The end of the line has come for “End of the Trail,” a statue in Winona that has been debated almost since it was installed in 1997.
Winona State University has removed the statue.
“The statue is a highly problematic and negative representation for many indigenous people. The statue representing an indigenous man, showed a state of defeat. A lot of speakers at Winona State who are indigenous have said ‘this statue offends me,’” Colette Hyman, a history professor, tells the Winonan.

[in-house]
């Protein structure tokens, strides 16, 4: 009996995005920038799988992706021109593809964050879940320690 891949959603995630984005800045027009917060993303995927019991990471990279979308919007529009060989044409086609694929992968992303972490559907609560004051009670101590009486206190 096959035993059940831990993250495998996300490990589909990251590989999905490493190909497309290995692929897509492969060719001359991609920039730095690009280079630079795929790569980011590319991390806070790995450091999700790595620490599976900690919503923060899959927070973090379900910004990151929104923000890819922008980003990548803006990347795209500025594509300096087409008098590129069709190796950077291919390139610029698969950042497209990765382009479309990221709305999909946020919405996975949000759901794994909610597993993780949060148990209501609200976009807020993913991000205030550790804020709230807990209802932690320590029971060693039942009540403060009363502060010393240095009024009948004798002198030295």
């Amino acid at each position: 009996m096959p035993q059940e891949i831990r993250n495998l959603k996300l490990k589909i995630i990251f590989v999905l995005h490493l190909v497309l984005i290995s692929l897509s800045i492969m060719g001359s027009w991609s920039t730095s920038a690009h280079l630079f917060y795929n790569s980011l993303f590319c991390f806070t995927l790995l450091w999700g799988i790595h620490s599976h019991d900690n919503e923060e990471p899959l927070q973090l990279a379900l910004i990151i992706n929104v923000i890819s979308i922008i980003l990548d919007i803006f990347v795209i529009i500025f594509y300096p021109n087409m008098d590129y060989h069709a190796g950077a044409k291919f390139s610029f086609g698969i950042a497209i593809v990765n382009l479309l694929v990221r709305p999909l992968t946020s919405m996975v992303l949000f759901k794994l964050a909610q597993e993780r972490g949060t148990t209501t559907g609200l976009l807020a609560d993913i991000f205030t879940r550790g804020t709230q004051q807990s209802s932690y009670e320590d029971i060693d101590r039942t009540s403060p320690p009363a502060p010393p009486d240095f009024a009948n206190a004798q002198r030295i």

Cindy Killion, a mass comunications professor at Winona State, first asked for the statue’s removal in 2007.
“As a Native person, it reminds me of our colonization and genocide,” Killion tells the Winona News. “The sculptor originally wanted to put it near the Pacific, so that it symbolized Native people disappearing into the ocean.”
Instead, the statue, versions of which are all over the country, will disappear to the second floor library.
“Nobody is talking about doing away with history,” Chuck Ripley, an English professor, said. “We’re just trying to understand history in a more substantive and accurate manner.”
An “indigenous garden” will replace it on the campus grounds. The school’s president said the statue wouldn’t have fit in .